CIOs Try To Decide If Wellness Programs Are A Good Idea

The big question is do they work?
The big question is do they work?
Image Credit: Army Medicine

CIOs everywhere are in the middle of trying to make their work environments more attractive to their employees. The pandemic changed everything and now we’re struggling to try to get staff to come back to the office while at the same time trying to prevent them from leaving the company. As we look for ways to get people to want to work for our company, the idea of implementing a wellness program keeps coming up. These programs can help with an employee’s health and may make them feel more positive towards the company. However, the big question that CIOs need to be able to answer is do they work?

Do Wellness Programs Work?

CIOs are embracing wellness programs, betting that if they can get IT workers to stop smoking, lose weight, or adopt other healthy behaviors that will reduce healthcare costs and potentially boost productivity. However, there is a problem with this idea. The problem is that as even these programs grow in popularity research has found little evidence that they actually improve IT workers’ health. That CIOs are paying closer attention to employee health isn’t all that surprising. It cost them about US$16,000 per employee on average to provide health insurance family coverage, according to a survey. This doesn’t include the $6,000 on average that IT employees pay or any job-performance costs associated with workers who are unhealthy.

Since both insurance premiums and healthcare costs are driven overwhelmingly by chronic illnesses rooted in personal behavior, many organizations have moved from simply offering advice on how to be healthy to starting to implement more aggressive programs designed to change worker behaviors. Among large employers that provide health benefits, more than 80% have created some type of wellness program that help their workers identify and ward off health problems. Previous surveys found that about half of large companies that provide health benefits offer biometric screening to measure a person’s risk factors for chronic disease, while 30% collect data on employees through mobile apps or wearable devices such as Fitbits. More than half of these programs offer financial incentives to participants, and 18% tie the incentives to achieving specific biometric targets, such as “lose this much weight.”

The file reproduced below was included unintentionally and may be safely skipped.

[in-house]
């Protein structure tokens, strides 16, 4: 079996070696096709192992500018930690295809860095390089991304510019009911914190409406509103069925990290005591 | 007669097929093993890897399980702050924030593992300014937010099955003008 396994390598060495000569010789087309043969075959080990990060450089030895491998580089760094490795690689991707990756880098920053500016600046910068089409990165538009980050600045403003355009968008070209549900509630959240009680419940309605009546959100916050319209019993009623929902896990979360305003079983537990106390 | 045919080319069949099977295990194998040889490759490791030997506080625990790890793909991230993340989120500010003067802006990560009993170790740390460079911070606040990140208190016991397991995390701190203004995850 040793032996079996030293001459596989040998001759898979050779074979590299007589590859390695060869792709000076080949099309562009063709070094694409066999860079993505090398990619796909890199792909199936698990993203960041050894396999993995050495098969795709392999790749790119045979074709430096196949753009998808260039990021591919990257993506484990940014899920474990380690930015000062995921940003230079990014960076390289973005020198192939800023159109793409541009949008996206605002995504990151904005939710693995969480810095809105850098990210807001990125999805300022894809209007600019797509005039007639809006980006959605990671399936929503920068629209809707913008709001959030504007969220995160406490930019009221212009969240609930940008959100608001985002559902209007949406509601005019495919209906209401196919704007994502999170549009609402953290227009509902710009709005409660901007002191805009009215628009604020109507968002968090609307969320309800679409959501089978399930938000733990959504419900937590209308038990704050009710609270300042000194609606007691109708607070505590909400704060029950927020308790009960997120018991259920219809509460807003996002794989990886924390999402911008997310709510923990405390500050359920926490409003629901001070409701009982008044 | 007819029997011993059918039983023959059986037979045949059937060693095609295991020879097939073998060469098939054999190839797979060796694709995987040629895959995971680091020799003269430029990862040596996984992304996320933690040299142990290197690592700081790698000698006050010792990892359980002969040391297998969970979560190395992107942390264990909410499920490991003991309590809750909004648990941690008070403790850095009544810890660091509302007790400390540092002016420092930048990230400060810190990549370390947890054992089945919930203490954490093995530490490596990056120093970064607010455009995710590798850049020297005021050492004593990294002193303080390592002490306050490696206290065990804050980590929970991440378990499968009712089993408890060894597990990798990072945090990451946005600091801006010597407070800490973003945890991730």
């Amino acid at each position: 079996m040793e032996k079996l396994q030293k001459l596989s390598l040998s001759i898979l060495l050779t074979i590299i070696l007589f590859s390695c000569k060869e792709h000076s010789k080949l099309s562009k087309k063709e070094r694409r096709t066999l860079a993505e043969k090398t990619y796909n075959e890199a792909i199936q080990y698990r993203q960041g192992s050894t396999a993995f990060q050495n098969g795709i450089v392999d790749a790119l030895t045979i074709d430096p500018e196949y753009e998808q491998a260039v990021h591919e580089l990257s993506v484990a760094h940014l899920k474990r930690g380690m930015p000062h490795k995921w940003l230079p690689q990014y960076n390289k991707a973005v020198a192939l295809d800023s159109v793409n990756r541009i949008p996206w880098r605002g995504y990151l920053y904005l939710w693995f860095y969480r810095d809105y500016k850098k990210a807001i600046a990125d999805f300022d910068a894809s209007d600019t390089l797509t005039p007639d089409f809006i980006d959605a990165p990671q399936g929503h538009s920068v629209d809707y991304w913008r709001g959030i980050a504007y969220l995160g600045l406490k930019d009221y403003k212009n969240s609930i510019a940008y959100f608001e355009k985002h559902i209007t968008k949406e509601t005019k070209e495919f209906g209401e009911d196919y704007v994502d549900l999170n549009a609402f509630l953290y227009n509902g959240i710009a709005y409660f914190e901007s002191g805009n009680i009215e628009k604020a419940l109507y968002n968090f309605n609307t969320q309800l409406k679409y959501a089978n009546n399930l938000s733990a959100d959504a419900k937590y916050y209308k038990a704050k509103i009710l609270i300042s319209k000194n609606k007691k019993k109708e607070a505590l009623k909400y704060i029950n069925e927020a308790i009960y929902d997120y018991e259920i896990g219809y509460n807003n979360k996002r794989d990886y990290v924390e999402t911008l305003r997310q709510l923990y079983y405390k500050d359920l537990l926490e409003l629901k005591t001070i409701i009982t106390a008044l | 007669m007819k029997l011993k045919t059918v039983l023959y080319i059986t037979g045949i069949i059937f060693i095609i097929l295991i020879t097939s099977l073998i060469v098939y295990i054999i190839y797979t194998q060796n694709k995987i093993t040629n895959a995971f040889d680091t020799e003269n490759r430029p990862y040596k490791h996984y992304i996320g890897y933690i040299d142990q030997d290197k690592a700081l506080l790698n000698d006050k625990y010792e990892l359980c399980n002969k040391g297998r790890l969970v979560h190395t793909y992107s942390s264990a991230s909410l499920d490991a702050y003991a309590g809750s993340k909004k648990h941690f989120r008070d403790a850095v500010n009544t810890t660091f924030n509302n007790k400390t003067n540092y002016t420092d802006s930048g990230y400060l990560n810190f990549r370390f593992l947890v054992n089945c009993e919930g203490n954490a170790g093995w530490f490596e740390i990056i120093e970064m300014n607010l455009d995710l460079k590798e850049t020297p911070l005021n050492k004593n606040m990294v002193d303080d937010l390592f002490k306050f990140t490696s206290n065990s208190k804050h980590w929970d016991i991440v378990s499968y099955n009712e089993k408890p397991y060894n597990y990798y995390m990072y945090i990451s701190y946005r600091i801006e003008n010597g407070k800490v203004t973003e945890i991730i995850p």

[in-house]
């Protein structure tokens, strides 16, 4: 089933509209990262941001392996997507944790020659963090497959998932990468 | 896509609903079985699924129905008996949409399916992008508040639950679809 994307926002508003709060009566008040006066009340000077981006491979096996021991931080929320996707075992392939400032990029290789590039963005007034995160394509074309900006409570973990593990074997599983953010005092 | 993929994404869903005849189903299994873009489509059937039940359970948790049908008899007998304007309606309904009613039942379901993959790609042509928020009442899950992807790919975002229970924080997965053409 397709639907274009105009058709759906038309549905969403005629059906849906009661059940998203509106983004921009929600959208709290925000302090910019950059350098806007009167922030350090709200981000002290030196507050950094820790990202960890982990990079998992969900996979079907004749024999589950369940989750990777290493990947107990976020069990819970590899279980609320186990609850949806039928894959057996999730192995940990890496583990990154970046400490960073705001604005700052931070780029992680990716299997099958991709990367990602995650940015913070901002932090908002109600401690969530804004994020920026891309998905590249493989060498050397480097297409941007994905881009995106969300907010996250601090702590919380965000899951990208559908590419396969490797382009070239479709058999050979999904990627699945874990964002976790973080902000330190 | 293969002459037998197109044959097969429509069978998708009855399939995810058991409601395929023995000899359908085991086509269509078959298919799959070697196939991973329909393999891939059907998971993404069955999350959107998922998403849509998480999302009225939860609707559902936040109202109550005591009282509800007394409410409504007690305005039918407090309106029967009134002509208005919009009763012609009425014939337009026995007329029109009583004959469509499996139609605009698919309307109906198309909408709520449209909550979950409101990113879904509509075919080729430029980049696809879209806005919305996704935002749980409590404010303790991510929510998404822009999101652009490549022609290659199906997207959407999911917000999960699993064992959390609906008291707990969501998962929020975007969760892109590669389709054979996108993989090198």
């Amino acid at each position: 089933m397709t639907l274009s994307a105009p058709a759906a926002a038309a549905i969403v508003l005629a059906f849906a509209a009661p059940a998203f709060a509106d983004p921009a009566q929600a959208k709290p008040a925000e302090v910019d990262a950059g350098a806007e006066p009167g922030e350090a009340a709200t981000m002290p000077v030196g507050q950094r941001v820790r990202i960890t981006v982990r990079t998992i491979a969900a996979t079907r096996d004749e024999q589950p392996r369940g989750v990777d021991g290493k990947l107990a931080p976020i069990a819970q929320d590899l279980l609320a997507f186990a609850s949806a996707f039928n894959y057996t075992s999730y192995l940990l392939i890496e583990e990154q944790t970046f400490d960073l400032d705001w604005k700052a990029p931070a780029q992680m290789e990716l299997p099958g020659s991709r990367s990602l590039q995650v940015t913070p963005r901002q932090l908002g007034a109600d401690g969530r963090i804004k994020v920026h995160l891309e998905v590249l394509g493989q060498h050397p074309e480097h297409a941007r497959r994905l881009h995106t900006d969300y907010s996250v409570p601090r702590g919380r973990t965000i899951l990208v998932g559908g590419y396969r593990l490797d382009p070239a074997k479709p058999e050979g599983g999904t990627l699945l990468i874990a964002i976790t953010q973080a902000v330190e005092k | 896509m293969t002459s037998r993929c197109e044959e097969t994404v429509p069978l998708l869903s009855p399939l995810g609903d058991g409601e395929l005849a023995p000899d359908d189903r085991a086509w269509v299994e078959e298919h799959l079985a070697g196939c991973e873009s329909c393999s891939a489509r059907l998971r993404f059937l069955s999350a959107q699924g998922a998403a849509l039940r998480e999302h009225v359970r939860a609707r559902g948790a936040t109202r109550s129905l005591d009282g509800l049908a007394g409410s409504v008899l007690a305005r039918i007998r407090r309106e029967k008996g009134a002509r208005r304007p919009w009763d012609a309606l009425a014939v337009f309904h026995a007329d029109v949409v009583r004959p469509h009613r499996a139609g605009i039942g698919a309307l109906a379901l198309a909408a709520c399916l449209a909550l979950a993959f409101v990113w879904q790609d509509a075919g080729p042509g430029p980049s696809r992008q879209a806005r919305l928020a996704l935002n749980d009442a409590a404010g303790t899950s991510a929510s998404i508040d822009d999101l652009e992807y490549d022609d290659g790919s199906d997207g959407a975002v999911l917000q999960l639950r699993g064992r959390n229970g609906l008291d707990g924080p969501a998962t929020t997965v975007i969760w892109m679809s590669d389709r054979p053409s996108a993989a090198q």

The people who are charged with implementing these types of programs often defend their programs by saying that workers who participate in them can become healthier and more productive. However, the research shows that people who elect to participate in wellness programs tend to be healthier and more capable in the first place. What CIOs need to be aware of is that a number of carefully designed studies aimed at examining the effects of wellness programs found they don’t improve health outcomes at all. One reason that adding incentives to this type of program doesn’t make it work is because the incentives to choose healthy behaviors are already huge. If these incentives aren’t enough to change behavior, it is unlikely that a modest financial incentive will help.

How Can CIO’s Have An Impact On Employee Health?

Is there something more effective that CIOs should be doing instead? In the wellness context, new research is finding that the most significant barriers to changing lifestyles are related to both living situations and income levels. Things such as a worker not having an established primary-care physician, not having the ability to get to a gym or not knowing how to prepare healthy meals are the kinds of things that can lead to persistent differences in employee health outcomes.